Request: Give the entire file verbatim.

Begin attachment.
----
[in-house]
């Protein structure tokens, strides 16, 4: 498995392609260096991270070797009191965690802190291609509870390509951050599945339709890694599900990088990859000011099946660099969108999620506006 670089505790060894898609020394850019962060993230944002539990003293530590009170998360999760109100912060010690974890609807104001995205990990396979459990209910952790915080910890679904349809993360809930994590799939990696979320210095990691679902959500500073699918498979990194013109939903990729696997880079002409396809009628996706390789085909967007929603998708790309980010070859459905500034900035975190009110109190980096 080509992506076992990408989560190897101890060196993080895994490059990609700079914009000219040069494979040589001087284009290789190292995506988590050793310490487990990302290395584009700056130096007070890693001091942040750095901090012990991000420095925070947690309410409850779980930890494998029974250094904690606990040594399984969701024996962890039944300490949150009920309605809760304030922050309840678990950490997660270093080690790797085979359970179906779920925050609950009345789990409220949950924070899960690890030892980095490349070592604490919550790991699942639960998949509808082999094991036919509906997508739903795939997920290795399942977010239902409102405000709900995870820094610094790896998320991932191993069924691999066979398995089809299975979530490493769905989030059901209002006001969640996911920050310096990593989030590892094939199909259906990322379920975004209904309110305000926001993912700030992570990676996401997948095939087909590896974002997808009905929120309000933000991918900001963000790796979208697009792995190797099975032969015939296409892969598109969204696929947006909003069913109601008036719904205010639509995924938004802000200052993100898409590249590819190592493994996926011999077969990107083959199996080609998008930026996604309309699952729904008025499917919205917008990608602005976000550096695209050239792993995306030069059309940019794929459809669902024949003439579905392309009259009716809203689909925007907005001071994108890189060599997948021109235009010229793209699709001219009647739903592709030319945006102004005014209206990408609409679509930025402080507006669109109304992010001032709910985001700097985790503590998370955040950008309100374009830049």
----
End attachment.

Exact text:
[in-house]
């Protein structure tokens, strides 16, 4: 498995392609260096991270070797009191965690802190291609509870390509951050599945339709890694599900990088990859000011099946660099969108999620506006 670089505790060894898609020394850019962060993230944002539990003293530590009170998360999760109100912060010690974890609807104001995205990990396979459990209910952790915080910890679904349809993360809930994590799939990696979320210095990691679902959500500073699918498979990194013109939903990729696997880079002409396809009628996706390789085909967007929603998708790309980010070859459905500034900035975190009110109190980096 080509992506076992990408989560190897101890060196993080895994490059990609700079914009000219040069494979040589001087284009290789190292995506988590050793310490487990990302290395584009700056130096007070890693001091942040750095901090012990991000420095925070947690309410409850779980930890494998029974250094904690606990040594399984969701024996962890039944300490949150009920309605809760304030922050309840678990950490997660270093080690790797085979359970179906779920925050609950009345789990409220949950924070899960690890030892980095490349070592604490919550790991699942639960998949509808082999094991036919509906997508739903795939997920290795399942977010239902409102405000709900995870820094610094790896998320991932191993069924691999066979398995089809299975979530490493769905989030059901209002006001969640996911920050310096990593989030590892094939199909259906990322379920975004209904309110305000926001993912700030992570990676996401997948095939087909590896974002997808009905929120309000933000991918900001963000790796979208697009792995190797099975032969015939296409892969598109969204696929947006909003069913109601008036719904205010639509995924938004802000200052993100898409590249590819190592493994996926011999077969990107083959199996080609998008930026996604309309699952729904008025499917919205917008990608602005976000550096695209050239792993995306030069059309940019794929459809669902024949003439579905392309009259009716809203689909925007907005001071994108890189060599997948021109235009010229793209699709001219009647739903592709030319945006102004005014209206990408609409679509930025402080507006669109109304992010001032709910985001700097985790503590998370955040950008309100374009830049």